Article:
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Album Review: Margo Price – All American Made

Artist: Margo Price

Album: All American Made

Year: 2017

Label: Third Man Records

Genre: Outlaw Country

If this were the ‘70s this week’s artist would have been a household name. Margo Price would have been commonplace alongside the likes of Tammy Wynette and Dolly Parton and if the state of country music was a little different today, I wholeheartedly believe she’d be getting the recognition she deserves in the mainstream media much like her predecessors. Influenced by the likes of Dolly Parton, Janis Joplin, Bonnie Raitt, and Willie Nelson, Price’s voice has also been compared to Loretta Lynn, and Tammy Wynette. Price also found herself drawn to soulful legends such as James Brown and Etta James, and especially to the songwriting of Bob Dylan, even dedicating this week’s album, All American Made, to Dylan.

Margo Price was born and raised in Aledo, Illinois where she played piano and sang in the church choir. She went on to study dance and theatre at Northern Illinois University, and she now lives in Nashville, Tennessee where she had waited tables, worked installing and removing residential siding, and taught children to dance at the YMCA before she started to take off with her debut album Midwest Farmer’s Daughter. Unlike her debut album, which was recorded live at Sun Studio in Memphis, Tennessee, All American Made was recorded live at Sam Phillips Recording Studios. Her sophomore album was also recorded in Memphis with mostly the same backing band on both albums.

Price and her husband, Jeremy Ivery, wrote or co-wrote every song on the album. Four of the twelve tracks being credited to Price herself, one to Ivey, and the other seven as co-writes between the two. The couple was originally part of The Secret Handshake, a band that played political songs. The two then formed Buffalo Clover, and later, Margo and The Pricetags which she says was supposed to be a super-group with Sturgill Simpson and Kenny Vaughan, Marty Stuart’s longtime guitarist, in the lineup at various times.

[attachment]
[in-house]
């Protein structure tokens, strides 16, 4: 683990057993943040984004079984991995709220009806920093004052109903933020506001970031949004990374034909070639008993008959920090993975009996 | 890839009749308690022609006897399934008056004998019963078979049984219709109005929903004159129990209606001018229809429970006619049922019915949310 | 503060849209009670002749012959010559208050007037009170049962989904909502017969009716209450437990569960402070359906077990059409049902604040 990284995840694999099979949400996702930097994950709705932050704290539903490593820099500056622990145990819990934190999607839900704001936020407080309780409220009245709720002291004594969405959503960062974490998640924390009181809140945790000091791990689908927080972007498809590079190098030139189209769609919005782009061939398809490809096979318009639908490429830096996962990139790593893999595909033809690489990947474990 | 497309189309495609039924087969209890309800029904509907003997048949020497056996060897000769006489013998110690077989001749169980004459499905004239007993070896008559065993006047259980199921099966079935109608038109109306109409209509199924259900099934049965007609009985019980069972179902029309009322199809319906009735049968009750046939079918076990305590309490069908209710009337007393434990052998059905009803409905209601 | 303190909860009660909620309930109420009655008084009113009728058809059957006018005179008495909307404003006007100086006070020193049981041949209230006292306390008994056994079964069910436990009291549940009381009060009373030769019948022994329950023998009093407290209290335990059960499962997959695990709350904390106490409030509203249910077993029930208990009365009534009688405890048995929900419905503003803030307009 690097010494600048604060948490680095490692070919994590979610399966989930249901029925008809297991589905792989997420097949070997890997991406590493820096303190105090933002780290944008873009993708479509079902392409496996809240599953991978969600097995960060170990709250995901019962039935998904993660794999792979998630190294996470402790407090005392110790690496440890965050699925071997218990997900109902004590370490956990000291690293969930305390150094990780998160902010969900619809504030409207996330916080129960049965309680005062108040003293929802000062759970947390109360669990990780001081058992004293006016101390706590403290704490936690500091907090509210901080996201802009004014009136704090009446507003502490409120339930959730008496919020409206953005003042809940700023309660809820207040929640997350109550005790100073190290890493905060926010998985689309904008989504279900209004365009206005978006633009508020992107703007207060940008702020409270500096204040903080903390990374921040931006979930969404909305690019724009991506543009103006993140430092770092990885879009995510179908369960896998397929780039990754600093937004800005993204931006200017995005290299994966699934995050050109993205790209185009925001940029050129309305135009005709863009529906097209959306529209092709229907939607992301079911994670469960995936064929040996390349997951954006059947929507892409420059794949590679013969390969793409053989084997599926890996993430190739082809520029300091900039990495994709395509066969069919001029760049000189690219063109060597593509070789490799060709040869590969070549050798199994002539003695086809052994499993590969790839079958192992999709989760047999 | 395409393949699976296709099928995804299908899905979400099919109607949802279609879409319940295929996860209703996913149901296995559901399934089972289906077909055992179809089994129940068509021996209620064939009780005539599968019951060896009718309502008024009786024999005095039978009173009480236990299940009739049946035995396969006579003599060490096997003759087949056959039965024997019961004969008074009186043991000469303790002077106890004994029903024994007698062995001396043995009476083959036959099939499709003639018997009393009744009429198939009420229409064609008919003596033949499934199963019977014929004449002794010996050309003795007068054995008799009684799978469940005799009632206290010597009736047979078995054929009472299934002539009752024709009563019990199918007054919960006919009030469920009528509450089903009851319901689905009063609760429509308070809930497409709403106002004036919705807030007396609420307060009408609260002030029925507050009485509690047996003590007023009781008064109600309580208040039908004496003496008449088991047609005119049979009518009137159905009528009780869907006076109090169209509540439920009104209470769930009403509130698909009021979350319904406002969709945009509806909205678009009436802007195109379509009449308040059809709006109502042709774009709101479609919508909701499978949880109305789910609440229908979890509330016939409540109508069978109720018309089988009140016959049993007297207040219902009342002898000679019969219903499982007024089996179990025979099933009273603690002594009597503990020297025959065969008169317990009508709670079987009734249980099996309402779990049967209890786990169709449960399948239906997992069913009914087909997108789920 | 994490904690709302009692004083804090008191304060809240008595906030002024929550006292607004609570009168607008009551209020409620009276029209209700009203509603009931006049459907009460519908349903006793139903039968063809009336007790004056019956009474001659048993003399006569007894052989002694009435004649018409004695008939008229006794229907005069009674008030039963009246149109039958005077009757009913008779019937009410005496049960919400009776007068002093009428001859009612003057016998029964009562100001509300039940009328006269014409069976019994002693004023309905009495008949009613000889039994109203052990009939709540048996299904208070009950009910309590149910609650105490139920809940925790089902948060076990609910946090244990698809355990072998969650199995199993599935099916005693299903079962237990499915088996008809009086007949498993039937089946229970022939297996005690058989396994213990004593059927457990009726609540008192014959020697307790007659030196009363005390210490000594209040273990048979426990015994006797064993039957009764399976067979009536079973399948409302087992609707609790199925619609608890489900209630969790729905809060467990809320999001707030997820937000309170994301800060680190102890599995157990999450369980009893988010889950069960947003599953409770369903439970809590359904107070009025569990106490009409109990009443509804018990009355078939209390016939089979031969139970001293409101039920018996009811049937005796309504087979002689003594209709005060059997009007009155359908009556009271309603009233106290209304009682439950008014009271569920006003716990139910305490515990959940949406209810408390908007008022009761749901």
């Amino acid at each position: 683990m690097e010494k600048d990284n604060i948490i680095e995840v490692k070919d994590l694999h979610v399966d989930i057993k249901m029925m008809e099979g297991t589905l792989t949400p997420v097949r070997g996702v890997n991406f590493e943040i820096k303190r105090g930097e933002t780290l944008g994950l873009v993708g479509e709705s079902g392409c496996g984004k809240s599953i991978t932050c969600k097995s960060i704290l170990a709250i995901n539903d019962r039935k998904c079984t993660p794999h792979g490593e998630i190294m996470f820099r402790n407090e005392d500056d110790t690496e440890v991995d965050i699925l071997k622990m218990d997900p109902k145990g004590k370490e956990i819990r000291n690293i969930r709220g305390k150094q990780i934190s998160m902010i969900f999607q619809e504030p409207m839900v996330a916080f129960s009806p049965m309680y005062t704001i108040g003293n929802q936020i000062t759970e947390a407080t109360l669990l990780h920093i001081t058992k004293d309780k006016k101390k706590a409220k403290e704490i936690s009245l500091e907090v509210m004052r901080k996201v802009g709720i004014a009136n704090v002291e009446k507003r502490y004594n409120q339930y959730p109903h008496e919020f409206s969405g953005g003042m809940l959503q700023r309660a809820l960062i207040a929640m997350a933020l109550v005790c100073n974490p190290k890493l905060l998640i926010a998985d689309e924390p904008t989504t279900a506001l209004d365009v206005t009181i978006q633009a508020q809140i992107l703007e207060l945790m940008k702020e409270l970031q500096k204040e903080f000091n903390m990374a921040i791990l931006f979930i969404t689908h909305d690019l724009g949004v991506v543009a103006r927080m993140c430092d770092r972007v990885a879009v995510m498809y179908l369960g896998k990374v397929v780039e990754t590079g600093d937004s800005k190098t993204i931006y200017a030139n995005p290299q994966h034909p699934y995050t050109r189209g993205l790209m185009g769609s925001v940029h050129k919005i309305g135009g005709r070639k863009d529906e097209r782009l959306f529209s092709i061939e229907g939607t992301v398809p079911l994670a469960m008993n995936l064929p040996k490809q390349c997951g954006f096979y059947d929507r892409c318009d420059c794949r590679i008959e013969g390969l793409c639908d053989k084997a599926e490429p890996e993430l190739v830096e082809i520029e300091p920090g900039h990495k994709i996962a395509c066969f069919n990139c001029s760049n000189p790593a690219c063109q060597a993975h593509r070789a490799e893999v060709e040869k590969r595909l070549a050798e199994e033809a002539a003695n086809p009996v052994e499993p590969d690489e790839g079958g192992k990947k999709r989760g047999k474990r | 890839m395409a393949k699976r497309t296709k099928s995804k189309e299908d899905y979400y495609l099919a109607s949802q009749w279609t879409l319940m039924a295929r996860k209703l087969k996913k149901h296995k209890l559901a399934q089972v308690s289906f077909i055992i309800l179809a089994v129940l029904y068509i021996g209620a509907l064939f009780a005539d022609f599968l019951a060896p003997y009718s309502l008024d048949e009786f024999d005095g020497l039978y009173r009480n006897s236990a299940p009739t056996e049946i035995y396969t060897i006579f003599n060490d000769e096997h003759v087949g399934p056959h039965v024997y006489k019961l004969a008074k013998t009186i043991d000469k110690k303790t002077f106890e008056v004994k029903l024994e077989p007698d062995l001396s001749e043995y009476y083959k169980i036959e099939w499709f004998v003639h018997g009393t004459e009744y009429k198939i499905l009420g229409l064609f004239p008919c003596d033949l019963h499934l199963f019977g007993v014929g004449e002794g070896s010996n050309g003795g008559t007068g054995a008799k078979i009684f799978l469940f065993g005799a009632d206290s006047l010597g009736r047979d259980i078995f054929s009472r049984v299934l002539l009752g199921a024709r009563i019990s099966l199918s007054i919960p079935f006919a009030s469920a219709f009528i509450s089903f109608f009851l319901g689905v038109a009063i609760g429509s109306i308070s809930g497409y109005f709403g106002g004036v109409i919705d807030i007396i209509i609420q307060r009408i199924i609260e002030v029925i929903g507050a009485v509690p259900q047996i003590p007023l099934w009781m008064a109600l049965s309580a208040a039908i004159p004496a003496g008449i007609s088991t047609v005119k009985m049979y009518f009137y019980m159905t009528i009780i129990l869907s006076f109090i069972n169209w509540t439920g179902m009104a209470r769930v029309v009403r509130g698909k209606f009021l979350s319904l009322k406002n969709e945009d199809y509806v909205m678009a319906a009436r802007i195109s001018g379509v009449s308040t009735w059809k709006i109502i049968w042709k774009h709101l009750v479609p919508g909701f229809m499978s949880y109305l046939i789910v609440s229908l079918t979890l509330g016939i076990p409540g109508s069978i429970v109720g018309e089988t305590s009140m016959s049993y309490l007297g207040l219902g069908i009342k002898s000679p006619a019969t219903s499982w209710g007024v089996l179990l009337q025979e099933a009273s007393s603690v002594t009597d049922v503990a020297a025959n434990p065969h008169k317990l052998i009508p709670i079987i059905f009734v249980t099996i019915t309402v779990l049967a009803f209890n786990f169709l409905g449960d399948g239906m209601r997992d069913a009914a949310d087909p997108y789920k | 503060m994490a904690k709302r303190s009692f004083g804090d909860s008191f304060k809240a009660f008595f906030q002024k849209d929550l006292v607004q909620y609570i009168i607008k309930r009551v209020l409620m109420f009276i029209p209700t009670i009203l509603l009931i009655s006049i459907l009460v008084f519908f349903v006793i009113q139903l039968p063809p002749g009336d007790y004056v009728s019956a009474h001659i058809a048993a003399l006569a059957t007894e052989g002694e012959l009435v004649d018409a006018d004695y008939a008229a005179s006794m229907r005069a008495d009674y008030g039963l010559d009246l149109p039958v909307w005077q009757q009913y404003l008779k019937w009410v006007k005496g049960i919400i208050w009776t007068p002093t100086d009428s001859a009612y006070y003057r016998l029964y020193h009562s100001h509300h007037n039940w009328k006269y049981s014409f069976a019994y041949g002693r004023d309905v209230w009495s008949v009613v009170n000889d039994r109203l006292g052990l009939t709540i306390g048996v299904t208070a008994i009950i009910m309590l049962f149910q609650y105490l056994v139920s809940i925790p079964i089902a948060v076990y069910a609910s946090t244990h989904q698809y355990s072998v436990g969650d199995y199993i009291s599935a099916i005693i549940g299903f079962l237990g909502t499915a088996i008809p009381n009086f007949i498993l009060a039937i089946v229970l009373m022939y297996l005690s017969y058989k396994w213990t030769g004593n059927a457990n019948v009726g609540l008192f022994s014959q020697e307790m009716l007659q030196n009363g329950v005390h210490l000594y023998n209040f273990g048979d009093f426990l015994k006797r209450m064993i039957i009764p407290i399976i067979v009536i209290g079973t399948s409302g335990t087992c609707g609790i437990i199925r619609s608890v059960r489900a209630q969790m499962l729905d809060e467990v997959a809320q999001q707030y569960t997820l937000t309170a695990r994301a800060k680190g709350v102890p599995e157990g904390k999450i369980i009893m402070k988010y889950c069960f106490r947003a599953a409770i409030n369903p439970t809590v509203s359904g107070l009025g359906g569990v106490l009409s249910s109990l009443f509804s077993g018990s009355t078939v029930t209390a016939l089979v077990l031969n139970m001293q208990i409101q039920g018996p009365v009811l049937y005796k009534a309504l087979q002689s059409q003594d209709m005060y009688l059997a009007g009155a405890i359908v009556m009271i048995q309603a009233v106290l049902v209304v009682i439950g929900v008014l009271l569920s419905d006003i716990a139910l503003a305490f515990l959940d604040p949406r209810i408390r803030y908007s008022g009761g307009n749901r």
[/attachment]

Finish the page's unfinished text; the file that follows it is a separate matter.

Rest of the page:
What Price has now is something special. She seems comfortable and at ease with her style and sound. It’s real. Her lyrics are raw, honest, and remarkably relatable. She’s clearly not afraid to speak her mind either. She tackles the double standard between men and woman on “Wild Women,” the “Pay Gap” between the two, addiction in “Weakness,” and pointing out tone of life’s biggest lessons with “Learning to Lose” which is a beautiful duet with Willie Nelson. With Nelson being a hero for Price, I find it incredible that she managed to encompass him within the song without him even needing to sing a note. He says it all through the solo he plays on his legendary guitar, Trigger.

It’s evident that Price also doesn’t shy away from speaking her mind on the political front which she shows on the closing track “All American Made.” This is something that mainstream artists usually veer away from, but it’s something that Price is familiar with and has tackled head-on.

You can feel her frustration in her music, and it’s empowering to hear as a listener. I’d be tempted to call her brave for tackling such subjects as she has here, but from what I’ve learned about her, I know that she’d rather consider herself humbly on the right side of history, shining a light on the injustices of today.

Though I’d love to go on and on about her, and someday maybe I might, it would be out of character in regards to the message she is trying to convey with the album as a whole. Price is remarkable and her voice is incredibly important in country music—a legend in her own time.

Favourite songs: A Little Pain, Learning To Lose, Pay Gap, Cocaine Cowboys.

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